- What is Deformational Plagiocephaly?
- What do children with the condition look like?
- How is Deformational Plagiocephaly diagnosed?
- How common is Deformational Plagiocephaly?
- What causes Deformational Plagiocephaly?
- DO children with the condition have other physical abnormalities?
- What is the best treatment for my child?
What is deformational plagiocephaly?
This is a condition in which a baby's head becomes flat on one side. If the condition is more obvious from the front, it is called deformational frontal plagiocephaly (DFP); if it involves the back of the head, it is called deformational posterior plagiocephaly (DPP). In some children, the condition affects the facial bones, while in others it does not.
What do children with the condition look like?
In children with deformational frontal plagiocephaly, one side of the forehead is flat, sometimes the cheek and lower jaw are small, an ear is positioned farther back, and the eyelid opening may look smaller. All of these characteristics occur on the same side as the flattened forehead. About two-thirds of infants with DFP have a tilt of the head toward the shoulder on the affected side due to a tightness of the neck muscles called torticollis.
In children with deformational posterior plagiocephaly, the back of the head is flat on one side, the ear on that side is further forward than normal, and there is often a minor flattening of the forehead on the opposite side. DPP can also be bilateral, occurring on both sides.
How is deformational plagiocephaly diagnosed?
It is usually diagnosed during a physical examination by a pediatrician or neonatologist (a doctor who specializes in newborn health). Sometimes, X-rays of the skull are needed to confirm the diagnosis. X-rays also provide information about whether another condition is causing the flattening of the head. One such problem can be the premature closing of the space between bones of the head in the forehead or, rarely, at the back of the head. This abnormal closure is known as synostotic plagiocephaly.
It is imperative that a correct diagnosis is made because synostotic plagiocephaly requires an operation to be corrected, while deformational plagiocephaly usually corrects itself as a child grows.
How common is deformational plagiocephaly?
It occurs in five to 45 percent of otherwise healthy newborns. Of the two forms of the condition, DFP was seen more commonly prior to 1991. Since then, DPP has become the more common variety, often occurring in combination with DFP. In 1991, pediatricians began recommending that infants be placed on their backs during sleep to minimize the chance of Sudden Infant Death Syndrome (SIDS). This measure has been successful in reducing SIDS, but it has also led to a dramatic rise in DPP.
What causes deformational plagiocephaly?
Cranial flattening is thought to arise when tissues or liquids in the uterus press against the soft, developing bones of a baby's head. It can also occur if a baby descends too early into the pelvis prior to birth. It is more common in twins than in single births. After birth, it is likely that the condition is related to the baby's lying with the head turned only to one side, because of weakness of the neck muscles. For unknown reasons, in more than two-thirds of all infants with deformational plagiocephaly, there is DPP of the right rear of the head, and DFP of the left forehead.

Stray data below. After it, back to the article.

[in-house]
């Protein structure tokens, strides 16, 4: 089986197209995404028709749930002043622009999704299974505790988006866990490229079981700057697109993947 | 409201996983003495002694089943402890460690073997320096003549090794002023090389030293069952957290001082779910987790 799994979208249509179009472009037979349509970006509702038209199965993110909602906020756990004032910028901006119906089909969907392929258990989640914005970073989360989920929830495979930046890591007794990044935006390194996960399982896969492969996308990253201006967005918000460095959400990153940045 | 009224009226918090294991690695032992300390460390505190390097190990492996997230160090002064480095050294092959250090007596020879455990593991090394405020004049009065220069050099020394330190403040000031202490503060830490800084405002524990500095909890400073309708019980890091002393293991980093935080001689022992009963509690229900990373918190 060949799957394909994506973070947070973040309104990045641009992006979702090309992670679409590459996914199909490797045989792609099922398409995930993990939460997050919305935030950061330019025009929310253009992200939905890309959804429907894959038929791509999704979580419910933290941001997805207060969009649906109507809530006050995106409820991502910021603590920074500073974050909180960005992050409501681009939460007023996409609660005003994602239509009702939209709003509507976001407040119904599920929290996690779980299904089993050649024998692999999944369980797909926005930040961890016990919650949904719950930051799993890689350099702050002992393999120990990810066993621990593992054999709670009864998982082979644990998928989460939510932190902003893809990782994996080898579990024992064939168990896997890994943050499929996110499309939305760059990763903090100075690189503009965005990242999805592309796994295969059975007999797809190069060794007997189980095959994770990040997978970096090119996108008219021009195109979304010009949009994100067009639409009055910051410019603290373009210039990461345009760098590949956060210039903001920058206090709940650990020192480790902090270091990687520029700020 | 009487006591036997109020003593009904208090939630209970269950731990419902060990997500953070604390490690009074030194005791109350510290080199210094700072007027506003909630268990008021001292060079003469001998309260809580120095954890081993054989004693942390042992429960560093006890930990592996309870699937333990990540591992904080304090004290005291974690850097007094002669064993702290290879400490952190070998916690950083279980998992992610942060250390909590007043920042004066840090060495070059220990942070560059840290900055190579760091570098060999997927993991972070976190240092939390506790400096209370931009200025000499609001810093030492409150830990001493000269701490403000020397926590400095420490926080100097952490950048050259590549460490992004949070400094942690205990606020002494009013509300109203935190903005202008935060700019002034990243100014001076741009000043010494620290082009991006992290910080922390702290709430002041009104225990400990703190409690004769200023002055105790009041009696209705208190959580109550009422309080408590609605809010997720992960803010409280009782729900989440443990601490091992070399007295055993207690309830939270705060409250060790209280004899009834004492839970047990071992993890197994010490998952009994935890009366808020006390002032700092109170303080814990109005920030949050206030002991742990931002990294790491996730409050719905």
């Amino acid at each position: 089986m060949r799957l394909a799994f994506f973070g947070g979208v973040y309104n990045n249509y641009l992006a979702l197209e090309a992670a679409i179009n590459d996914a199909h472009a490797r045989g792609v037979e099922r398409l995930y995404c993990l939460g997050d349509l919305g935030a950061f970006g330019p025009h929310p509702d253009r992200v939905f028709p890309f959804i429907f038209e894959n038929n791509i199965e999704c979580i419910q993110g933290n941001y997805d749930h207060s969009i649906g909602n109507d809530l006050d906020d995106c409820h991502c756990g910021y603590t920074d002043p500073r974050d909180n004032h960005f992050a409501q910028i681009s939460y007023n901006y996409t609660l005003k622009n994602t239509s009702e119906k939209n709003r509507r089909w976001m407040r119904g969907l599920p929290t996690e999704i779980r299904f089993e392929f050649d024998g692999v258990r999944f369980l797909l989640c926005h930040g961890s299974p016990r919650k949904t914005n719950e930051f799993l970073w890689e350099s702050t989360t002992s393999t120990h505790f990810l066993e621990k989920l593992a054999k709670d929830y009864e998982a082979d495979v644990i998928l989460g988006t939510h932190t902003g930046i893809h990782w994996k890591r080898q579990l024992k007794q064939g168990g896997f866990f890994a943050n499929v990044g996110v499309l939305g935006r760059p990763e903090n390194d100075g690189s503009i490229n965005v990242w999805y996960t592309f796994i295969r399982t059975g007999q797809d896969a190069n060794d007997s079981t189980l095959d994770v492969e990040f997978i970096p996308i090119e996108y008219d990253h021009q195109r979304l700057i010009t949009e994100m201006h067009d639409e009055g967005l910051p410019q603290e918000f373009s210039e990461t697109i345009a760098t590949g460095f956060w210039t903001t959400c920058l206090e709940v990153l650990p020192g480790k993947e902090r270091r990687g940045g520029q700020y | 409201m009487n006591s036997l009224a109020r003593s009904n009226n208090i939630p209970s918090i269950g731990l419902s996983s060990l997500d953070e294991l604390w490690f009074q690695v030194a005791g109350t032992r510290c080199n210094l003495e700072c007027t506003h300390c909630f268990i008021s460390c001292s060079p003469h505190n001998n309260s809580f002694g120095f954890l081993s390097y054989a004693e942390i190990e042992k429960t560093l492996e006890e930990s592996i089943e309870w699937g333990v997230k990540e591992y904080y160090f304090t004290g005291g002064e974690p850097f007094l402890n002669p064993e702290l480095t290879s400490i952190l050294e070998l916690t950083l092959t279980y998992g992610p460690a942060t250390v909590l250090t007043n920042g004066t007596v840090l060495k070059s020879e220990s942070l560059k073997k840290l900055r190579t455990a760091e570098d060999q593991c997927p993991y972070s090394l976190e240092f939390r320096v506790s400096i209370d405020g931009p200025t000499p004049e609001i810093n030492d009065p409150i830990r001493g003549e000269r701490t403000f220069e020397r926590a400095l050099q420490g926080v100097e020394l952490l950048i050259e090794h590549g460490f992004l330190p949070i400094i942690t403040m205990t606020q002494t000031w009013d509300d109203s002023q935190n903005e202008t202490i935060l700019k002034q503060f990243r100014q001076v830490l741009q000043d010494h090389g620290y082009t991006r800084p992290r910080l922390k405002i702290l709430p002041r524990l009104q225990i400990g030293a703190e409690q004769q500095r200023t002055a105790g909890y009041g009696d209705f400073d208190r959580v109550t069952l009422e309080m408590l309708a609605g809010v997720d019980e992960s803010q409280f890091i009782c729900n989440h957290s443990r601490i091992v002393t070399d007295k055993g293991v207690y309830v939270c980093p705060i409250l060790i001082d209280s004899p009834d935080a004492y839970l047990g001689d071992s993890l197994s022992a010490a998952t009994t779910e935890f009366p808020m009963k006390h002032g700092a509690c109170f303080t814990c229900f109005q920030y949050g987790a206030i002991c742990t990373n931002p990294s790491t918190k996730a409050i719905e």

Do children with the condition have other physical abnormalities?
Sometimes. The infant may have deformational abnormalities such as a clubfoot, protruding ears, hip dislocation, and curvature of the spine. These conditions can be diagnosed by your pediatrician.
What is the best treatment for my child?
Whether the problem is DFP or DPP, the most important precaution is to position your child so that the flat area of the head is off the mattress when sleeping. You should also position your child's toys and even the crib itself to discourage your child from lying on the flat side of his or her head.
A baby with DPP should not sleep on the flat side of the back of the head. After about four months of age, or when a child can comfortably lift and turn the head, it may be permissible to position your baby on the stomach for naps. Ask your care team for assistance in determining the right time for your baby.
Infants with torticollis improve with physical therapy. Usually, only one visit with a physical therapist is needed for parents to learn the special exercises that stretch the baby's tight neck muscle. This will provide more flexibility to the baby's movements.
For an infant with minor to moderate deformational plagiocephaly, the recommended treatment is positioning the baby not to lie on the flattened area of the head.
For an infant with more severe flattening, a custom-made helmet can help ensure that the head grows normally. The helmet should be worn most of the day, and always while sleeping. The helmet, which does not hurt the child, works by holding the bulged area while leaving space for outward expansion of the flattened area as the rest of the head catches up. Some parents describe the helmet as a "retainer" or "braces" for the growing head.
Positioning, physical therapy, and helmeting (if necessary) should usually continue for the first year of your child's life. The head grows rapidly during this time, and these measures provide the best chance for complete correction of deformational plagiocephaly.
- "Information for Parents"
- Booklets by John B. Mulliken, M.D., on Deformational Plagiocephaly.
- Children's Hospital Boston,
- Craniofacial Centre, 300 Longwood Avenue, Boston, MA 02115
- Download this PDF